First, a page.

Every day, we are exposed to toxic chemicals in food, water, the environment, and consumer products. While most Americans assume that products must be tested for safety before they are put on store shelves, many of the items in stores and our homes contain chemicals known to be toxic. Many more chemicals in everyday use have never been tested for safety. Cleaning agents, personal care products, household furniture, food packaging, and children’s toys all contain chemicals of concern.
Many of these chemicals are linked to serious health problems that are on the rise in Massachusetts and nationally such as certain cancers, infertility, developmental delays, and asthma. Children and pregnant women are especially vulnerable to the effects of toxic chemicals and communities of color and low-income communities are often disproportionately exposed.
Alliance for a Healthy Tomorrow
In 2002, Clean Water Action/Clean Water Fund and allies founded the Alliance for a Healthy Tomorrow (AHT), a coalition of Massachusetts residents, scientists, health professionals, workers and educators seeking preventive action on toxic hazards. AHT and Clean Water work together to protect people from toxic chemicals. We advocate for a precautionary approach, with chemicals tested and proven safe before they are put in consumer products and released to the environment. We fight for the elimination of toxic hazards known to harm health and the environment.
Our legislative priorities are:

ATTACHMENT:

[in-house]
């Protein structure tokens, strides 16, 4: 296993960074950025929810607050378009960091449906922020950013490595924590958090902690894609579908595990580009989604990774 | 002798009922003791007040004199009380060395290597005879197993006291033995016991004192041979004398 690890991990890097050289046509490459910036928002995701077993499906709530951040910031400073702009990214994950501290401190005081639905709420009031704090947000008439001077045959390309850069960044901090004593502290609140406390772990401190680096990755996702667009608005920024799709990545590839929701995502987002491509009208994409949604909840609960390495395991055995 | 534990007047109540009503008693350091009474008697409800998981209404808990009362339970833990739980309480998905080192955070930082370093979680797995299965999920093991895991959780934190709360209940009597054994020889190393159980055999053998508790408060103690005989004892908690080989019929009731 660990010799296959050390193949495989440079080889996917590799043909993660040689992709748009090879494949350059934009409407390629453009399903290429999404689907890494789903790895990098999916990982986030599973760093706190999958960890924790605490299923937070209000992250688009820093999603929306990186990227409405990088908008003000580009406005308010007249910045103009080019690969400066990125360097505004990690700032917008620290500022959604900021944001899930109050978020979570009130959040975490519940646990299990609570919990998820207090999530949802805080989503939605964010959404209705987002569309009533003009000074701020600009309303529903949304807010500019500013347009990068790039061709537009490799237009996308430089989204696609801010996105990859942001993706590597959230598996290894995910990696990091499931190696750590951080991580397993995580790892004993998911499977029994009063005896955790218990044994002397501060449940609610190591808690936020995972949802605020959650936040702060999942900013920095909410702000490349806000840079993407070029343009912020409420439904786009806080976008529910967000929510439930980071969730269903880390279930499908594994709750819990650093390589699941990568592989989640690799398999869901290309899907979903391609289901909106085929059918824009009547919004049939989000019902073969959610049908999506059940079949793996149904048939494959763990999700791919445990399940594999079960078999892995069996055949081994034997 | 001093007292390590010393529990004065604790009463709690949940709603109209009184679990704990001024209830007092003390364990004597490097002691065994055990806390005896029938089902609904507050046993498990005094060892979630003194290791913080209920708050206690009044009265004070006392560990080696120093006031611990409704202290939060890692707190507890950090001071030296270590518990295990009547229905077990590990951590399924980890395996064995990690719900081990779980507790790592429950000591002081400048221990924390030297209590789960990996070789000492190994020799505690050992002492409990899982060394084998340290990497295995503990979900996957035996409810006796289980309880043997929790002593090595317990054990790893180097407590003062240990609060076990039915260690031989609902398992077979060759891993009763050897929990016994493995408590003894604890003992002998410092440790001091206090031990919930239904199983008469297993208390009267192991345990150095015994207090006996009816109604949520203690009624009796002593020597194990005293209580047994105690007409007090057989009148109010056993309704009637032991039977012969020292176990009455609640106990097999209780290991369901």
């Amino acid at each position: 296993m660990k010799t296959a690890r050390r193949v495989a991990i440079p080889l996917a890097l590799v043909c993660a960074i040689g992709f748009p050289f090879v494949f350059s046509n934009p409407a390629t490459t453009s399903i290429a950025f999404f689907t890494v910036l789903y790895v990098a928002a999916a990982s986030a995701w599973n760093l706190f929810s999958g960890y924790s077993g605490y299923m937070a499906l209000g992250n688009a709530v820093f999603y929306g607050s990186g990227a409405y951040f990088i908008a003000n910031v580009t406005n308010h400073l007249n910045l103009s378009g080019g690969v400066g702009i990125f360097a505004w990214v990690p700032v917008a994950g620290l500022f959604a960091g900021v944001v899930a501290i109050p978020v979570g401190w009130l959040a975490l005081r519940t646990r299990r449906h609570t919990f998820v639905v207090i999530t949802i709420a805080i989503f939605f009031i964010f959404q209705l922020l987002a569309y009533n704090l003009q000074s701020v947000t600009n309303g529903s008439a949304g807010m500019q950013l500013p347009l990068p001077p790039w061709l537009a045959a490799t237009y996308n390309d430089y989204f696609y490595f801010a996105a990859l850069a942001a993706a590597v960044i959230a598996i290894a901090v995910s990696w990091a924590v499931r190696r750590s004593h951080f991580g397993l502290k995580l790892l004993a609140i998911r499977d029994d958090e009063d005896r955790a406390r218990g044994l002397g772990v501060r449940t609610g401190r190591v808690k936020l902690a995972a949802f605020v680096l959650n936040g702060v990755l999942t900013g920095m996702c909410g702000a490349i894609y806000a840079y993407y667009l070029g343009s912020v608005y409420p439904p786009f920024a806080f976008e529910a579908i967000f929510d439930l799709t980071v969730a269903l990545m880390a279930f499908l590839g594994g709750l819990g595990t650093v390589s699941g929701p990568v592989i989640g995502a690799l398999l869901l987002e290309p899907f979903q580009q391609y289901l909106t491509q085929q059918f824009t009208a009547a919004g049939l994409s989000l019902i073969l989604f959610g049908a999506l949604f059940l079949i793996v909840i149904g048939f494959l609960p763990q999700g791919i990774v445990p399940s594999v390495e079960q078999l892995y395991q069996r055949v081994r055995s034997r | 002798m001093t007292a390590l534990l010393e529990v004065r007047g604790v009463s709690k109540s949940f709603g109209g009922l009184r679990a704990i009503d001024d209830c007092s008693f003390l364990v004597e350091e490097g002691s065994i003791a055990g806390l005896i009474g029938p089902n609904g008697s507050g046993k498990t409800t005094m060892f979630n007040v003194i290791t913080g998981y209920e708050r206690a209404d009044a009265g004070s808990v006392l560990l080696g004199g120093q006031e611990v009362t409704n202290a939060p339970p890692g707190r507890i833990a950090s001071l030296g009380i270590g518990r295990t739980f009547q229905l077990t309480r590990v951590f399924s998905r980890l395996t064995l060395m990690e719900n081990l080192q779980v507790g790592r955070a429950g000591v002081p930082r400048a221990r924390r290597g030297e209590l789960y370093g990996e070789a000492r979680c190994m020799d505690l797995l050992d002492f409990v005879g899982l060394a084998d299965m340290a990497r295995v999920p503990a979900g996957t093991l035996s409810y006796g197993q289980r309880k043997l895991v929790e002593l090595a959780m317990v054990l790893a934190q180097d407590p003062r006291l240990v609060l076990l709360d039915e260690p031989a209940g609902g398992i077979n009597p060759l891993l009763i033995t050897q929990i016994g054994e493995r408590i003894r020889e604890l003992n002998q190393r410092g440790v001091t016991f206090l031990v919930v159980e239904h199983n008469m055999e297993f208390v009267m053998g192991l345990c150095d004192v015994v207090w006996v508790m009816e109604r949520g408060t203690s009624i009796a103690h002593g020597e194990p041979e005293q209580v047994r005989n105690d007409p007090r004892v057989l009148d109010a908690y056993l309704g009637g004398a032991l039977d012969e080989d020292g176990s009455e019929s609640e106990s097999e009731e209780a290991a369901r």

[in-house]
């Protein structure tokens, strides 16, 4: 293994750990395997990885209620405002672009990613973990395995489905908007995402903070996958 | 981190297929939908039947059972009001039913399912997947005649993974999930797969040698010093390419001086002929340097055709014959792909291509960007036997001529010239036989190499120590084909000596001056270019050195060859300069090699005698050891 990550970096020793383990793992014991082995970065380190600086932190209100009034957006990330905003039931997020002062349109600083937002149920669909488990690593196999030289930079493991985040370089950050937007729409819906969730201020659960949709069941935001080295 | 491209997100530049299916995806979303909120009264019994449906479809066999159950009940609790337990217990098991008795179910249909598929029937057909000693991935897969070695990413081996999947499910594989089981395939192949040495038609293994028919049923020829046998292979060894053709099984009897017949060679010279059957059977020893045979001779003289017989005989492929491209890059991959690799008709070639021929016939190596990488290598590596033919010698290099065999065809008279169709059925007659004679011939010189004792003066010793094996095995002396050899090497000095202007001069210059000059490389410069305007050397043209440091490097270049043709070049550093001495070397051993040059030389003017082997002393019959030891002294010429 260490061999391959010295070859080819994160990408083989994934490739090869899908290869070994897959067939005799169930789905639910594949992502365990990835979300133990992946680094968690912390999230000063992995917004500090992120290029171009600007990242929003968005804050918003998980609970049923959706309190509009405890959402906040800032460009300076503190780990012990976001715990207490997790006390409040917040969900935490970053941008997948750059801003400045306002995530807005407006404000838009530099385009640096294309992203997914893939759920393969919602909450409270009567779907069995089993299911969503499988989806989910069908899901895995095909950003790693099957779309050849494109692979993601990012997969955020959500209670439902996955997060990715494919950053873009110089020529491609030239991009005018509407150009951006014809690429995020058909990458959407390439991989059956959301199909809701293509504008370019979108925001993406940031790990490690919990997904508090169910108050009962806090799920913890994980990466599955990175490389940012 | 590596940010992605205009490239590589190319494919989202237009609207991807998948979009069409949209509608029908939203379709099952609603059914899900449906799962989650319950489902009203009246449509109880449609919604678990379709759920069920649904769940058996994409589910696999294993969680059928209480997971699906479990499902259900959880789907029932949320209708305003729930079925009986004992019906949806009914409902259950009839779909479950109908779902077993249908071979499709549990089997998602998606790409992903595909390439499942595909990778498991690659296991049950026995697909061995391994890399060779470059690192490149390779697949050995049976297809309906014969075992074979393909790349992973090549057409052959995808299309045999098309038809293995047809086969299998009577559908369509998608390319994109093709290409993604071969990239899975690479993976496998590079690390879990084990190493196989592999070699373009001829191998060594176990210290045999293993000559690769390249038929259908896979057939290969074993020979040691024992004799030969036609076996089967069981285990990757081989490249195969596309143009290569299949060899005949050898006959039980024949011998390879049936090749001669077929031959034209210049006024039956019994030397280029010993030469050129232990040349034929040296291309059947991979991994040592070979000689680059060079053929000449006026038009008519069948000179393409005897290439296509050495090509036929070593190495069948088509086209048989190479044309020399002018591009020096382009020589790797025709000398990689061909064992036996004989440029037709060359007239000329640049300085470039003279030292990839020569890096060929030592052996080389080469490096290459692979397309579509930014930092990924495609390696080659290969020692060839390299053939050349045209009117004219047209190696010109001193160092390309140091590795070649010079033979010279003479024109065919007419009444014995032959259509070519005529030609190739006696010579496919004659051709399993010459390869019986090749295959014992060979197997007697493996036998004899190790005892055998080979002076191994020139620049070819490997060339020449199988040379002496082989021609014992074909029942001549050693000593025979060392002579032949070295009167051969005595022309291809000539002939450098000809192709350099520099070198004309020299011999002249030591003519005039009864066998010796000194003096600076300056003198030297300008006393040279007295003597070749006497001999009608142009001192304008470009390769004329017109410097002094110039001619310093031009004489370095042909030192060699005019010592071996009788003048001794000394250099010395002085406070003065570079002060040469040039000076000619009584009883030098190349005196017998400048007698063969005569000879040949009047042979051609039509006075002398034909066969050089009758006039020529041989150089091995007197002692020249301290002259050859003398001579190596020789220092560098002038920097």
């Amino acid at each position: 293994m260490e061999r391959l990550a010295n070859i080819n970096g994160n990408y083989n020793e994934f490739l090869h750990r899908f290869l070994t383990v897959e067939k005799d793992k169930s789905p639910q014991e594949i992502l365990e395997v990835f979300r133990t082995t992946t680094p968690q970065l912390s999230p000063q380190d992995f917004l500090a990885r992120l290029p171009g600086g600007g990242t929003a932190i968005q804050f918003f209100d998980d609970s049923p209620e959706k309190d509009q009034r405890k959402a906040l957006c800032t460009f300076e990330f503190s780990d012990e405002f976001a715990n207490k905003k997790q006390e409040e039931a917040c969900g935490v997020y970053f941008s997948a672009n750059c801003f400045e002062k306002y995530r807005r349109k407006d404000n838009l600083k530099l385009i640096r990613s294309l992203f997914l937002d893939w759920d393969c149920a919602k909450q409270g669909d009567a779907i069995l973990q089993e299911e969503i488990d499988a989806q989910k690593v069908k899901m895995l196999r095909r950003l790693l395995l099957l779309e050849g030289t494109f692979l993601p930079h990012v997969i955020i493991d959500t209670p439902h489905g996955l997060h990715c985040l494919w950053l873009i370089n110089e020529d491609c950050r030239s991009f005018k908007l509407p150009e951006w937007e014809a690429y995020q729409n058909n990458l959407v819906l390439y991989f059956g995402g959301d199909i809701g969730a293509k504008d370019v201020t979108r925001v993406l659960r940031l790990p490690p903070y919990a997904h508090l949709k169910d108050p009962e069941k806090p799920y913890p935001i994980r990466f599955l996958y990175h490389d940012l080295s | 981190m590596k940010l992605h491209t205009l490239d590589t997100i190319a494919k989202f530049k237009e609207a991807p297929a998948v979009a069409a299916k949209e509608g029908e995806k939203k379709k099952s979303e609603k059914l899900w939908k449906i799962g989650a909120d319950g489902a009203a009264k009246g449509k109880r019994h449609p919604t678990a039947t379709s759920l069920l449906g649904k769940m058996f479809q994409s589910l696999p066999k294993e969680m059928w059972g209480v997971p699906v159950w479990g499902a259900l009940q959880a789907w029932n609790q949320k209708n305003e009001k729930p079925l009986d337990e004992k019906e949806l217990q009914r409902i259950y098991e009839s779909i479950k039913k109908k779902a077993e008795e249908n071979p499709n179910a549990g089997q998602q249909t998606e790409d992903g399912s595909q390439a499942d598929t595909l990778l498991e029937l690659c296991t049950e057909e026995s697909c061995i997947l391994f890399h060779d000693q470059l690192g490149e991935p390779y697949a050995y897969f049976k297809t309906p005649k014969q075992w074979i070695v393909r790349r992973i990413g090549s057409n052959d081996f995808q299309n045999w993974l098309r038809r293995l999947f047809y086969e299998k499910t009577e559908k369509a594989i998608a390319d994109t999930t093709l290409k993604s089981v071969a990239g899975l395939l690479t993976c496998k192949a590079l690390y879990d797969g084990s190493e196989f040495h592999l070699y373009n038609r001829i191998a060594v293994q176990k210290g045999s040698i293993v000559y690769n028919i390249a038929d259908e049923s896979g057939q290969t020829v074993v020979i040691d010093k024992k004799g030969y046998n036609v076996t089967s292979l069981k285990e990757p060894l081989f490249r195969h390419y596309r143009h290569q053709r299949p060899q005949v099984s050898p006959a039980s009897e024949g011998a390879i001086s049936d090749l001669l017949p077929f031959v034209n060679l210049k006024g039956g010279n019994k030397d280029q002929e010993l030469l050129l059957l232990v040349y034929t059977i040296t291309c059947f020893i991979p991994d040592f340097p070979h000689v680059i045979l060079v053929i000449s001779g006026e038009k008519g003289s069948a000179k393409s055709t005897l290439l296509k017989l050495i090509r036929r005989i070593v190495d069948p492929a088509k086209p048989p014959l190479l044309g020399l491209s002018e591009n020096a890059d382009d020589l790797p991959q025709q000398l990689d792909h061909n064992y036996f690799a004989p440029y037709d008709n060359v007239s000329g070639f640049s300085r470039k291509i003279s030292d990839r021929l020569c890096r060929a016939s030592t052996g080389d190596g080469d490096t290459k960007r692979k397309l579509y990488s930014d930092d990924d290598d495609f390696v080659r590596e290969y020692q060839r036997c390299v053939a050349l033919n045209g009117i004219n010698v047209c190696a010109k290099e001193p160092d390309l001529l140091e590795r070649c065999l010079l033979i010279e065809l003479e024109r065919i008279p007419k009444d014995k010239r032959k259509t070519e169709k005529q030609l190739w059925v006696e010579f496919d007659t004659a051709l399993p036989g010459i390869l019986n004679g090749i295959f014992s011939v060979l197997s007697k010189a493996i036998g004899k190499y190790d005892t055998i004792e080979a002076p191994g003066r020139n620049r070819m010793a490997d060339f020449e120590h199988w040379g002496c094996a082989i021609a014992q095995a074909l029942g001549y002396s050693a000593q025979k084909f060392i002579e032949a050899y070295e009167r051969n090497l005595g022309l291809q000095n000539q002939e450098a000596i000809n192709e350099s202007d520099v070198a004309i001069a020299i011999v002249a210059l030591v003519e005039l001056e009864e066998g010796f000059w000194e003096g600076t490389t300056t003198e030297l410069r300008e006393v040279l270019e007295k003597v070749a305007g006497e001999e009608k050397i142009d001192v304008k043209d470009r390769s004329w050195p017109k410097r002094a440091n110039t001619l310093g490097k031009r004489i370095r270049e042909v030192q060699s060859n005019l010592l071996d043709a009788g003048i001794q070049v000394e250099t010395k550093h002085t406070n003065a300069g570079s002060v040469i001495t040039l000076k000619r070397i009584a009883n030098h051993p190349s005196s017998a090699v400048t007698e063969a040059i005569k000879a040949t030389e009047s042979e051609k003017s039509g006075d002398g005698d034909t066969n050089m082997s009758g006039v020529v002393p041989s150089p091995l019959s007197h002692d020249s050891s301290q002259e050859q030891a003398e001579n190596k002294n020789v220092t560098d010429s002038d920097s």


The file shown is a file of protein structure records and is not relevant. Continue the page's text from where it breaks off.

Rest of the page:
- Ban PFAS (per and polyfluoroaklyl substances) from consumer products and protect Massachusetts residents from PFAS in air, water and soil. Get toxic chemicals out of children’s products.
- Require manufacturers selling children’s products, personal care items, and formulated products (gels and liquids) in Massachusetts to disclose to the state if their products contain toxic chemicals.
Mind the Store
Clean Water partners with Safer Chemicals, Healthy Families to convince major retailersto get toxic chemicals out of their products.
Read more about Mind the Store.
Nano-technology: Clean Water is pressing the state of Massachusetts to develop systems to oversee the emerging nano-technology industry.
Nano-materials are tiny engineered particles which may be hazardous to our health. Nanomaterials are between 1-100 nanometers in size. A nanometer is 1/billionth of a meter, often just a few atoms in size.
Clean Water has submitted a petition to the Toxics Use Reduction Act Administrative Council asking the council to list carbon nanotubes and carbon nanofibers on the Massachusetts Toxic and Hazardous Substances List.